never too old

Curiosity is one of the most permanent and certain characteristics of a vigorous intellect.

Samuel Johnson (1709 -1784)

I have little tolerance for the intellectually lazy. A recent conversation with someone I knew casually for the last couple of years, was amusing until I realized that he was not being sarcastic but instead truly believed that the last sixty years of space exploration was a Government-run charade. Having grown up during the “Race to the Moon”, Skylab, Voyager, the Shuttle, and worked in the technology field for the last forty years, I know that the human race has benefited specifically by many of the inventions and the research that have been a result of space exploration.

When I was much younger, I was more focused on the “soft” sciences, language, and more generally on subjects that enhanced what I was doing at that time (archaeology of first millennium BCE native american settlements, scuba diving, tutoring adult learners). But my father’s advice to pursue a skill with a high-demand for the foreseeable future was good advice. In the Navy, I was trained to maintain, repair,and operate complex electronic systems. Ambition and interest in all the interrelated systems aboard ship, navigation, and leadership opportunities lead to experience that far fewer of my shipmates were interested in pursuing. Ten years of practice learning and speaking Spanish, French and Russian, and dabbling in others lead to interesting new friendships in a number of foreign countries. In addition to the naval career, more than fifteen years in industry, in manufacturing and development, required almost daily study, practice and inventiveness to succeed in the tasks for that time.

There are no wishy-washy astronauts. You don’t get up there by being uncaring and blase. And whatever gave you the sense of tenacity and purpose to get that far in life is absolutely reaffirmed and deepened by the experience itself.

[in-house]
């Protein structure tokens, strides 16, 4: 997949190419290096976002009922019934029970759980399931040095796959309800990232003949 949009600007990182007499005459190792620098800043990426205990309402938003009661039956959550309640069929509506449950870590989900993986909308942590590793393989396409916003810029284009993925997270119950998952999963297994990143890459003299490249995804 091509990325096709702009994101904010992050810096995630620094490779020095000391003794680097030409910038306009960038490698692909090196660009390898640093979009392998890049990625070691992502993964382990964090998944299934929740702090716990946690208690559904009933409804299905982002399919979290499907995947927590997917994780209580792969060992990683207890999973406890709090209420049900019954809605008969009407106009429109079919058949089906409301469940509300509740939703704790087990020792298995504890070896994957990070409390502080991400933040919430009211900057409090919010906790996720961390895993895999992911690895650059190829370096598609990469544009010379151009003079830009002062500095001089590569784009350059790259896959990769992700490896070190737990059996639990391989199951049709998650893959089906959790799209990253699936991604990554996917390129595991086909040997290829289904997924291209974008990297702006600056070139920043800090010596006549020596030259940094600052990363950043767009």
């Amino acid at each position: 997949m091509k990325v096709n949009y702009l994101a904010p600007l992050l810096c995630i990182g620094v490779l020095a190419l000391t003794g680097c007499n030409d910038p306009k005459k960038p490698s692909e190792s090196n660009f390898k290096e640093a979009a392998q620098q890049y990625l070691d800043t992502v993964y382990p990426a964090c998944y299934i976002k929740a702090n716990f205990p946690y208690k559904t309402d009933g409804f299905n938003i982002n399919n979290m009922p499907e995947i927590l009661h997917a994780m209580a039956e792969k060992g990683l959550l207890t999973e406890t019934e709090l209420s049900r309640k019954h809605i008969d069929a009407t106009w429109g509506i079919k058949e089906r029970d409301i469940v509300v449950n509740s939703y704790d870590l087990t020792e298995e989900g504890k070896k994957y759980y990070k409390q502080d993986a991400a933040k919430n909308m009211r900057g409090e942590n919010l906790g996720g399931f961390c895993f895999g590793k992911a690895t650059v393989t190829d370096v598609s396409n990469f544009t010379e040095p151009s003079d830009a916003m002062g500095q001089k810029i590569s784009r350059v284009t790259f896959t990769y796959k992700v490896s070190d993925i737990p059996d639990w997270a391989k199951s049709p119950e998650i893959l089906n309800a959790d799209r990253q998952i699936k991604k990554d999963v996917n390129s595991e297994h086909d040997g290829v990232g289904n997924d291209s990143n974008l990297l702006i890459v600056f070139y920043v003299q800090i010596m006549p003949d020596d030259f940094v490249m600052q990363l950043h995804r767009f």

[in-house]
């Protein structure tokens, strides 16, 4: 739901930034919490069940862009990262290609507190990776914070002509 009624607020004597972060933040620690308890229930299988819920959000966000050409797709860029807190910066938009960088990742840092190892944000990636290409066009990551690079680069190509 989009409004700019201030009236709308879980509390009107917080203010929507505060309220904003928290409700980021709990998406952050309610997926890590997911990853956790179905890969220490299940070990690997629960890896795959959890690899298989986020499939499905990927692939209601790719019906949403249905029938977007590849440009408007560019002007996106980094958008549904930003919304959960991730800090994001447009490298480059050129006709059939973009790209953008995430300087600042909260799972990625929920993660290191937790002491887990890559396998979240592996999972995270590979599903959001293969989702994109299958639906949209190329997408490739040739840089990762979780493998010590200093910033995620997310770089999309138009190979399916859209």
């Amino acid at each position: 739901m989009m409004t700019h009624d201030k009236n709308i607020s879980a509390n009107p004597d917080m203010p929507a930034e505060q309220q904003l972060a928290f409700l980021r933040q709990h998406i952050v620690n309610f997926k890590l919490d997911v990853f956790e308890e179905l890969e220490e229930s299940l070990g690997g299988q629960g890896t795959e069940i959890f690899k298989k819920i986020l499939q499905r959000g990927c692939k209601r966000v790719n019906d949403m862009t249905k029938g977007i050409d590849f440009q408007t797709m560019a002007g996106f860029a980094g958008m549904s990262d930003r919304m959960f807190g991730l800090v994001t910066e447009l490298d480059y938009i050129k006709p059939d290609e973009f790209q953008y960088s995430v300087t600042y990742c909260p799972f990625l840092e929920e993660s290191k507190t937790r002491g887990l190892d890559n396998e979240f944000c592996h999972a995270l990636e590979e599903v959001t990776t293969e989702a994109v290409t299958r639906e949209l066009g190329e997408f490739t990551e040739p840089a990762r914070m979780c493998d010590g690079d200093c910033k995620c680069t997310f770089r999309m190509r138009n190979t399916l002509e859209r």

Chris Hadfield, Astronaut

In any pursuit, it is the one who practices and refines one’s art who develops skill. It has to be something one does for oneself and not for accolades. Just as the speaker in a course I took recently says, the one with a dream, plans, sets a goal, and does not look for other’s approval, will set out to attain the impossible. It was only in early December of this year, that I was introduced to a new series of interesting online studies, in a series produced by MasterClass. As an introduction to these High-Definition video courses, I chose one presented by Chris Hadfield, a retired Canadian Astronaut. In a series of well-presented topics, this veteran International Space Station commander, Shuttle pilot, and engineer provides a thorough introduction to space exploration. While the space cowboys of science fiction rashly careen off to the far reaches of the galaxy, sober, brilliant, thoroughly-prepared teams of people, in every discipline, make complex and dangerous space flight a reality.

With more lifetime behind me than ahead, there are books to read, courses to take, and passion to follow still. Maybe I will pull out my decaying Russian primer out of the bookcase and invigorate some old brain cells. You really can teach an “old dog new tricks”.

Anyone who stops learning is old, whether at twenty or eighty. Anyone who keeps learning stays young. The greatest thing in life is to keep your mind young.

Henry Ford

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